Essay on Rwand How The Genocide Happened?

Essay on Rwand How The Genocide Happened?

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Although there are many outbreaks around the world, scenes in Africa never seem to reach the news in the United States. Problems continue to take over, resulting in disease, famine and death. The Starvation of Rwanda image does not give a full insight on what is happening in Rwanda; therefore, many people may not be aware of the tragedies that have happened over twenty years ago.
In the BBC’s news “Rwanda: How the genocide happened”, the Genocide itself started in April 1994. Only in a hundred days were about 800,000 people were killed. During this time, the Rwanda war was also in session between the Hutus and Tutsis, who belong in the same ethnic groups (“Rwanda: How the genocide happened”). The Hutus plan was to destroy the entire population of the Tutsis, which is where the killing started between the two (Genocide in Rwanda). Following their plans, there were serious murders that fell upon both nationalities; thrown into the lakes were tons of Tutsi bodies (“Rwanda: How the genocide happened). Daniel, who has been a witness throughout the event, has seen how brutal the killings got. He described it as, “The Kagera has become a river of blood . . . at one point [eighty-seven] bodies flowed past in an hour . . . with so many bodies reaching Uganda, one can only imagine what the killing fields must look like inside Rwanda, where half a million are believed to have been slaughtered (“The Australian”). The innocent victims’ killers went back to Ethiopia afterwards (“Rwanda: How the genocide happened).
Serious outbreaks rose and heated up the Rwanda War as the Genocide continued. At the sight of the scene, Smyth says, “There were beatings, rapes and murders. Rwandan intelligence distributed Kalashnikovs to municipal authorities in...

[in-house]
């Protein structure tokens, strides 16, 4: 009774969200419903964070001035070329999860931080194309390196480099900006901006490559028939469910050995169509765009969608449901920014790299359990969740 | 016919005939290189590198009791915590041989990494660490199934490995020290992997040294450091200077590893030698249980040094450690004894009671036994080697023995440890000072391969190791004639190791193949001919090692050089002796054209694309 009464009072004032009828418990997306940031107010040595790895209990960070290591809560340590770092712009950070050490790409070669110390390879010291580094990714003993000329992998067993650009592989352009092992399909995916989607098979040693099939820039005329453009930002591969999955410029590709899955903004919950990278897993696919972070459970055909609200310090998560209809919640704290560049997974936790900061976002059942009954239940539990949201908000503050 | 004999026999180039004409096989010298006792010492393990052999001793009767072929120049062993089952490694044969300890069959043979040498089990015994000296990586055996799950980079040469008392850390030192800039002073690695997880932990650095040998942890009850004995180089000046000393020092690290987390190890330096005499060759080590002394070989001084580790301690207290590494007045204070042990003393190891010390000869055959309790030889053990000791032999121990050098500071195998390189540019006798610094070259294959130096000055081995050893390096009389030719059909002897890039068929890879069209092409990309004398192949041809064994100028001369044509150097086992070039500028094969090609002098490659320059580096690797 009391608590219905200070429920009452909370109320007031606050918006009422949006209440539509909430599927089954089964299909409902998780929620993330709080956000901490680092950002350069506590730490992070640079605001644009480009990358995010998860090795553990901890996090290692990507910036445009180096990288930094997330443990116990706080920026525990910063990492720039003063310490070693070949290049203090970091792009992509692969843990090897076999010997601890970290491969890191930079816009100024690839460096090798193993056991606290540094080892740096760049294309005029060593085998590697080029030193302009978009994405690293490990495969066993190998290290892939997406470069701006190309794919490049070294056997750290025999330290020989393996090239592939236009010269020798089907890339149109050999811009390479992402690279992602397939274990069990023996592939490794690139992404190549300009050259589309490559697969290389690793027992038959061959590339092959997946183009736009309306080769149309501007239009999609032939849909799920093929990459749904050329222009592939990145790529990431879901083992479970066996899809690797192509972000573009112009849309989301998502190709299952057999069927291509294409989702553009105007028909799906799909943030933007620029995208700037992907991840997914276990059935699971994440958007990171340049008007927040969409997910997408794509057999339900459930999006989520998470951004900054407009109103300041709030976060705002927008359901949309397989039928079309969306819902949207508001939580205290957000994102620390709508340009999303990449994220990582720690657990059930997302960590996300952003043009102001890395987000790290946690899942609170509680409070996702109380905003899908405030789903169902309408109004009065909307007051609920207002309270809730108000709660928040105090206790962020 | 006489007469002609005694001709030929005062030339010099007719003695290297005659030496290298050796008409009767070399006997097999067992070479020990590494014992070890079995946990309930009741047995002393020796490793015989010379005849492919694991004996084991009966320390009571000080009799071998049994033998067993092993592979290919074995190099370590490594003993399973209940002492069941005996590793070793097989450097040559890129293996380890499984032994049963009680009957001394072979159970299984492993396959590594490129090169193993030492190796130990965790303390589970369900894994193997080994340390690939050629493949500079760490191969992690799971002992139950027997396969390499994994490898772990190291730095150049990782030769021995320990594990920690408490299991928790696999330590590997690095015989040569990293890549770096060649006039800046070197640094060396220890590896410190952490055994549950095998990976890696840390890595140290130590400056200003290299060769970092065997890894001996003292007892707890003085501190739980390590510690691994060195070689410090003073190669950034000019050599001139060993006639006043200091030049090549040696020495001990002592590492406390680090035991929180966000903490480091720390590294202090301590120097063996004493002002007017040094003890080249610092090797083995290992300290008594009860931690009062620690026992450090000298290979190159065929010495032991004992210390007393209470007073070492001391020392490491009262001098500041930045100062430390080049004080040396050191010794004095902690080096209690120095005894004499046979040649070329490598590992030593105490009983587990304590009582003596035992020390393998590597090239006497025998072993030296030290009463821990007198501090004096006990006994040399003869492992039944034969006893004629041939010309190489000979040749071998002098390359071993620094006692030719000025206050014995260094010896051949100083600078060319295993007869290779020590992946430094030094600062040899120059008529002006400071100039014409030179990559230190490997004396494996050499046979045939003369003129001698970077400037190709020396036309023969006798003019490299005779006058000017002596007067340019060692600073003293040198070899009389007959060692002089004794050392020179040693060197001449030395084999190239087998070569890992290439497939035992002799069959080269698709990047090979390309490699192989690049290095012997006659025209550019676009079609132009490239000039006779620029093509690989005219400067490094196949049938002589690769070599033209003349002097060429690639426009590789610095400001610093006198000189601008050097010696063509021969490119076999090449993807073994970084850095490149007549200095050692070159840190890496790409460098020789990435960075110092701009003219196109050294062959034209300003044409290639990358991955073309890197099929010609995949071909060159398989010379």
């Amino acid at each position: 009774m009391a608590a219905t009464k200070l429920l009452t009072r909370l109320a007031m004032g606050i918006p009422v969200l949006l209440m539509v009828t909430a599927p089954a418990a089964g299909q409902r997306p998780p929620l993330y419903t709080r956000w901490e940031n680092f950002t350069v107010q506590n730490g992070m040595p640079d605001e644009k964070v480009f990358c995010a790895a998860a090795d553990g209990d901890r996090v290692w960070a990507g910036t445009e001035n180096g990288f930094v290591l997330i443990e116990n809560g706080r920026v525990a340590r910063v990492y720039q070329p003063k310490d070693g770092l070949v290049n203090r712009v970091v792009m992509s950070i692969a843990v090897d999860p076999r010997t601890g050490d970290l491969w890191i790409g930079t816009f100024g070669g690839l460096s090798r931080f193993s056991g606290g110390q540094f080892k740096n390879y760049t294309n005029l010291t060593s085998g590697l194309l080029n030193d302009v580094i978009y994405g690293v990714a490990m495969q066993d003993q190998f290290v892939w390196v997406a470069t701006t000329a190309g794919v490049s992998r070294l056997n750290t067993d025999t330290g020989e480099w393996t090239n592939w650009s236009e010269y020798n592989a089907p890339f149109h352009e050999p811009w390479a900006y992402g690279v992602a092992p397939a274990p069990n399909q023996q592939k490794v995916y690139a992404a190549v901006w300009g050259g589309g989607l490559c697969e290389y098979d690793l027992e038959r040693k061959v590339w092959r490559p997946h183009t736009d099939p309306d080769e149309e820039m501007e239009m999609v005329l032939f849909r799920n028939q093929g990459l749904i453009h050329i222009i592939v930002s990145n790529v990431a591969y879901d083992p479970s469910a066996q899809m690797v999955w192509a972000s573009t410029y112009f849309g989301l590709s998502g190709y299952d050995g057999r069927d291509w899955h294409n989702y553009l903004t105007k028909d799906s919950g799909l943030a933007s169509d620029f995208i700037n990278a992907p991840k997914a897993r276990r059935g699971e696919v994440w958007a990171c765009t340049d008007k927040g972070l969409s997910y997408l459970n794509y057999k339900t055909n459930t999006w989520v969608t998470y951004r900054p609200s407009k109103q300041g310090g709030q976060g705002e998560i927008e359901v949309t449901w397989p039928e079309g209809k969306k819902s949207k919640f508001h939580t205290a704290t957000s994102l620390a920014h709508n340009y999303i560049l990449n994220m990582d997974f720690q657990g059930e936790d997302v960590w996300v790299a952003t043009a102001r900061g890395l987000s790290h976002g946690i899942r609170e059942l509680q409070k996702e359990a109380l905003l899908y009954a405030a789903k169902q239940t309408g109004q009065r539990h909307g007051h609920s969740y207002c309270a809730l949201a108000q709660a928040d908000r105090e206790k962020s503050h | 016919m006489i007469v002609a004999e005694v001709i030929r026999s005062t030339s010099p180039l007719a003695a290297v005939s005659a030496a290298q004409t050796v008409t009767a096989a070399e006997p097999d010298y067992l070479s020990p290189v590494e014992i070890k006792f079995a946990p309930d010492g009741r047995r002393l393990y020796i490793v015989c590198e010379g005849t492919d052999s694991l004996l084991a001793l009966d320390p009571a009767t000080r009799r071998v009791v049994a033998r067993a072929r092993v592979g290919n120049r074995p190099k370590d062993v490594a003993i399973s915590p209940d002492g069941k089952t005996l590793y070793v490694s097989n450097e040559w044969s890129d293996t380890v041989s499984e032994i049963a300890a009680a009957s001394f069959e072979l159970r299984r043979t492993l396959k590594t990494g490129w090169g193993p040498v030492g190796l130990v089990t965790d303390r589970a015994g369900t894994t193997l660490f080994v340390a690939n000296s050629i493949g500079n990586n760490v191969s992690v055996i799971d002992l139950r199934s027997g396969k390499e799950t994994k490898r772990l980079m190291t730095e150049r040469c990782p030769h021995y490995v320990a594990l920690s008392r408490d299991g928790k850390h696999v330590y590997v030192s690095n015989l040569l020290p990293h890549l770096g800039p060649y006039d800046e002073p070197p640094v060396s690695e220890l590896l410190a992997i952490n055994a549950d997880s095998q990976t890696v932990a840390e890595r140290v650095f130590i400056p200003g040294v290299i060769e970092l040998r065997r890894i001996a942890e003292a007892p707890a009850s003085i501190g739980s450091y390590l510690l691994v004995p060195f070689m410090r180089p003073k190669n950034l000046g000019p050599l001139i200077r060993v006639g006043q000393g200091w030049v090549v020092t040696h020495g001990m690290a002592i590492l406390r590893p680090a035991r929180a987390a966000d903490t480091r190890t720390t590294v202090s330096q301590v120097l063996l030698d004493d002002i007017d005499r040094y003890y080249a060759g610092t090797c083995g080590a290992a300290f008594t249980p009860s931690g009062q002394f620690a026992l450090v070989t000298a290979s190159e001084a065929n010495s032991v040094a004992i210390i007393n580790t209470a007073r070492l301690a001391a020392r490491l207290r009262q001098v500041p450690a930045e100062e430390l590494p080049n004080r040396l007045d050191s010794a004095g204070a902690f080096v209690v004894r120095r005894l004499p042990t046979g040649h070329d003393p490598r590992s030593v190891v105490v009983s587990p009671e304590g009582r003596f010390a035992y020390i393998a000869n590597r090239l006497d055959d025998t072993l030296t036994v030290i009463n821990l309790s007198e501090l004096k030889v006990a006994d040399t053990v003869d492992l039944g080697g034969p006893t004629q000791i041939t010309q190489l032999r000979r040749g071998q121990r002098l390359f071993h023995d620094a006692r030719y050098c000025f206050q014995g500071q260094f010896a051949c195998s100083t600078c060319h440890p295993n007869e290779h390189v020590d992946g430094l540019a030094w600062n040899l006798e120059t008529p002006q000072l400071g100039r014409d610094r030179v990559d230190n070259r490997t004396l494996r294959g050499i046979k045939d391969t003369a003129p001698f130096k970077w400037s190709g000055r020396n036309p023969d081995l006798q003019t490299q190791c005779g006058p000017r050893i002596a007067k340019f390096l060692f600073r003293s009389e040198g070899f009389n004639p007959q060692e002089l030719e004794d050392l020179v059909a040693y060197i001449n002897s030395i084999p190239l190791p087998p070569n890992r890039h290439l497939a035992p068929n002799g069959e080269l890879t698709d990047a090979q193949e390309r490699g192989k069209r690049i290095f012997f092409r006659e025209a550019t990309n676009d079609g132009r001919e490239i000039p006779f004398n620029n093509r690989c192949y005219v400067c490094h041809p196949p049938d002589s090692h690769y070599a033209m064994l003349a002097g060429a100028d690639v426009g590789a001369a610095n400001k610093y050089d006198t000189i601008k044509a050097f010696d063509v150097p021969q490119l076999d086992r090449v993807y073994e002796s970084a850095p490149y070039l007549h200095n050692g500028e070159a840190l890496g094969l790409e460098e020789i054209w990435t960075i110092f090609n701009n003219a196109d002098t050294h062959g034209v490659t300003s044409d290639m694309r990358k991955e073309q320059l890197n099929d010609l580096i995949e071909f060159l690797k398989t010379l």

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...World Press Photo” states that Bouju had photographed major events around the world, including Africa. He had moved at the time of the Rwanda genocide and war back in 1994 (“World Press Photo”). He and another photographer travelled to Karubamba, a village in Africa where the genocide and war engaged after the president’s plane shot down. Because of Bouju’s photography, he had won the Pulitzer Prize in 1995 (“Pulitzer Prize Winners”).
As the Genocide and war subsided, many consequences came forth from the event. The misfortunes of the citizens continue to grow as they suffer from the same event that had happened over twenty years ago. Although we do not hear the events going on, Rwandan’s people are still fighting from their struggles to heal and to survive. Help is still strongly needed and such tragedies, such the Genocide, should be prevented in the far future.

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